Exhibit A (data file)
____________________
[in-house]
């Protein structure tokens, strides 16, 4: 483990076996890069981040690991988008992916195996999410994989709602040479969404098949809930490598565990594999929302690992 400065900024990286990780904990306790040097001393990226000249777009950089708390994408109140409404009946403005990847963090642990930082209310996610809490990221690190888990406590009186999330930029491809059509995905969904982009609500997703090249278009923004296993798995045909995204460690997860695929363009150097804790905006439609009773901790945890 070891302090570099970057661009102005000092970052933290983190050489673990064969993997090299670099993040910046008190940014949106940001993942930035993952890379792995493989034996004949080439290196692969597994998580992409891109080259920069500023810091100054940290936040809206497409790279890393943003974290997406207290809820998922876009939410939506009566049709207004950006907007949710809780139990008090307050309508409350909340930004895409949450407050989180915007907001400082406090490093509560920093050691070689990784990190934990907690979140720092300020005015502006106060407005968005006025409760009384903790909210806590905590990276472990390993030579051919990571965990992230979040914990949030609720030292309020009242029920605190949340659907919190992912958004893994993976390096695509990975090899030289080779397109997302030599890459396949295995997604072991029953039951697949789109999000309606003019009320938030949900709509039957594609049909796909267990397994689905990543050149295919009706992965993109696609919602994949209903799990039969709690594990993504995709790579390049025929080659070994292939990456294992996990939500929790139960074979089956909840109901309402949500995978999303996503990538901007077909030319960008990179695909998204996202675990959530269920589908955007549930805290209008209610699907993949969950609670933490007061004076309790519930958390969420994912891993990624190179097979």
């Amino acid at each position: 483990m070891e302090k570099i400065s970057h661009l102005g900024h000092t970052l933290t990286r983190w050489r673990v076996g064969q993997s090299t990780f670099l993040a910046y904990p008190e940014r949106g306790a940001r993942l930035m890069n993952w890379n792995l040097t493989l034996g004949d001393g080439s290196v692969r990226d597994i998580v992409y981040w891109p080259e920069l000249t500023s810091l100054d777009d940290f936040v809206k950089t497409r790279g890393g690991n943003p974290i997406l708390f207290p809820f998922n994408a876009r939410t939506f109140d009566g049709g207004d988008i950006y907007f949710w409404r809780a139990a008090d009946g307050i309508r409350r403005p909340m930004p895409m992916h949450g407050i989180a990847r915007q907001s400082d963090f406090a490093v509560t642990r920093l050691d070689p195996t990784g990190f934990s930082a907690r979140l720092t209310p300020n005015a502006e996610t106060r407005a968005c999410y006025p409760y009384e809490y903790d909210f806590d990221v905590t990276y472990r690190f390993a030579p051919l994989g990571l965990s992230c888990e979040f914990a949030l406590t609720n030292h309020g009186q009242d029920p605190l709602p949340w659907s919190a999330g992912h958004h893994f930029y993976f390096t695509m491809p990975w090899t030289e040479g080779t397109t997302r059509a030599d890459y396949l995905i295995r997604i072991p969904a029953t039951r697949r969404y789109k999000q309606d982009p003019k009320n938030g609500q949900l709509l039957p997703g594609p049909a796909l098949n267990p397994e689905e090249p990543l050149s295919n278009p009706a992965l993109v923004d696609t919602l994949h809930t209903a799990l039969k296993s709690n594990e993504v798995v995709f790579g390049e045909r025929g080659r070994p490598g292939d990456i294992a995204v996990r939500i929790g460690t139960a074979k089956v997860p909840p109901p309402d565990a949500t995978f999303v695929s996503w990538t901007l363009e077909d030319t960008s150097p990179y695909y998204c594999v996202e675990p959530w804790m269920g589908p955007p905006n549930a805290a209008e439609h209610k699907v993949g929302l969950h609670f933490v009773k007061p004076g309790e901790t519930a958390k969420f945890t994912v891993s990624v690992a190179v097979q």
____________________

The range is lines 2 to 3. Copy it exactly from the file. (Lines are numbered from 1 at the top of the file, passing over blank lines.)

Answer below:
């Protein structure tokens, strides 16, 4: 483990076996890069981040690991988008992916195996999410994989709602040479969404098949809930490598565990594999929302690992 400065900024990286990780904990306790040097001393990226000249777009950089708390994408109140409404009946403005990847963090642990930082209310996610809490990221690190888990406590009186999330930029491809059509995905969904982009609500997703090249278009923004296993798995045909995204460690997860695929363009150097804790905006439609009773901790945890 070891302090570099970057661009102005000092970052933290983190050489673990064969993997090299670099993040910046008190940014949106940001993942930035993952890379792995493989034996004949080439290196692969597994998580992409891109080259920069500023810091100054940290936040809206497409790279890393943003974290997406207290809820998922876009939410939506009566049709207004950006907007949710809780139990008090307050309508409350909340930004895409949450407050989180915007907001400082406090490093509560920093050691070689990784990190934990907690979140720092300020005015502006106060407005968005006025409760009384903790909210806590905590990276472990390993030579051919990571965990992230979040914990949030609720030292309020009242029920605190949340659907919190992912958004893994993976390096695509990975090899030289080779397109997302030599890459396949295995997604072991029953039951697949789109999000309606003019009320938030949900709509039957594609049909796909267990397994689905990543050149295919009706992965993109696609919602994949209903799990039969709690594990993504995709790579390049025929080659070994292939990456294992996990939500929790139960074979089956909840109901309402949500995978999303996503990538901007077909030319960008990179695909998204996202675990959530269920589908955007549930805290209008209610699907993949969950609670933490007061004076309790519930958390969420994912891993990624190179097979």
């Amino acid at each position: 483990m070891e302090k570099i400065s970057h661009l102005g900024h000092t970052l933290t990286r983190w050489r673990v076996g064969q993997s090299t990780f670099l993040a910046y904990p008190e940014r949106g306790a940001r993942l930035m890069n993952w890379n792995l040097t493989l034996g004949d001393g080439s290196v692969r990226d597994i998580v992409y981040w891109p080259e920069l000249t500023s810091l100054d777009d940290f936040v809206k950089t497409r790279g890393g690991n943003p974290i997406l708390f207290p809820f998922n994408a876009r939410t939506f109140d009566g049709g207004d988008i950006y907007f949710w409404r809780a139990a008090d009946g307050i309508r409350r403005p909340m930004p895409m992916h949450g407050i989180a990847r915007q907001s400082d963090f406090a490093v509560t642990r920093l050691d070689p195996t990784g990190f934990s930082a907690r979140l720092t209310p300020n005015a502006e996610t106060r407005a968005c999410y006025p409760y009384e809490y903790d909210f806590d990221v905590t990276y472990r690190f390993a030579p051919l994989g990571l965990s992230c888990e979040f914990a949030l406590t609720n030292h309020g009186q009242d029920p605190l709602p949340w659907s919190a999330g992912h958004h893994f930029y993976f390096t695509m491809p990975w090899t030289e040479g080779t397109t997302r059509a030599d890459y396949l995905i295995r997604i072991p969904a029953t039951r697949r969404y789109k999000q309606d982009p003019k009320n938030g609500q949900l709509l039957p997703g594609p049909a796909l098949n267990p397994e689905e090249p990543l050149s295919n278009p009706a992965l993109v923004d696609t919602l994949h809930t209903a799990l039969k296993s709690n594990e993504v798995v995709f790579g390049e045909r025929g080659r070994p490598g292939d990456i294992a995204v996990r939500i929790g460690t139960a074979k089956v997860p909840p109901p309402d565990a949500t995978f999303v695929s996503w990538t901007l363009e077909d030319t960008s150097p990179y695909y998204c594999v996202e675990p959530w804790m269920g589908p955007p905006n549930a805290a209008e439609h209610k699907v993949g929302l969950h609670f933490v009773k007061p004076g309790e901790t519930a958390k969420f945890t994912v891993s990624v690992a190179v097979q």